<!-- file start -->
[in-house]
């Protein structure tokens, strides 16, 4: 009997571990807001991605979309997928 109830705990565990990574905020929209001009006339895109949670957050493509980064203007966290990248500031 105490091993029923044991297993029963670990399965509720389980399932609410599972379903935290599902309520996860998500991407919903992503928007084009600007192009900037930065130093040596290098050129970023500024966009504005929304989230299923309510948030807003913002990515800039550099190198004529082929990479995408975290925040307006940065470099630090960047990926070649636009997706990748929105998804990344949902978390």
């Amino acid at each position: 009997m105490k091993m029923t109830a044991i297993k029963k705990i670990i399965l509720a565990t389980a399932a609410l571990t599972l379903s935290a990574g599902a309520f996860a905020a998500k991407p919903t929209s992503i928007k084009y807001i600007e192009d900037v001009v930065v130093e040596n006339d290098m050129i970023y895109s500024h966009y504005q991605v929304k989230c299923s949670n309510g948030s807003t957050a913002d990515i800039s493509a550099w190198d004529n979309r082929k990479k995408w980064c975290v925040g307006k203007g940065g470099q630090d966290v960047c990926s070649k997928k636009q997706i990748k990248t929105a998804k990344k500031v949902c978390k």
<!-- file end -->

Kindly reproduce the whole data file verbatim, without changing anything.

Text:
[in-house]
């Protein structure tokens, strides 16, 4: 009997571990807001991605979309997928 109830705990565990990574905020929209001009006339895109949670957050493509980064203007966290990248500031 105490091993029923044991297993029963670990399965509720389980399932609410599972379903935290599902309520996860998500991407919903992503928007084009600007192009900037930065130093040596290098050129970023500024966009504005929304989230299923309510948030807003913002990515800039550099190198004529082929990479995408975290925040307006940065470099630090960047990926070649636009997706990748929105998804990344949902978390």
């Amino acid at each position: 009997m105490k091993m029923t109830a044991i297993k029963k705990i670990i399965l509720a565990t389980a399932a609410l571990t599972l379903s935290a990574g599902a309520f996860a905020a998500k991407p919903t929209s992503i928007k084009y807001i600007e192009d900037v001009v930065v130093e040596n006339d290098m050129i970023y895109s500024h966009y504005q991605v929304k989230c299923s949670n309510g948030s807003t957050a913002d990515i800039s493509a550099w190198d004529n979309r082929k990479k995408w980064c975290v925040g307006k203007g940065g470099q630090d966290v960047c990926s070649k997928k636009q997706i990748k990248t929105a998804k990344k500031v949902c978390k």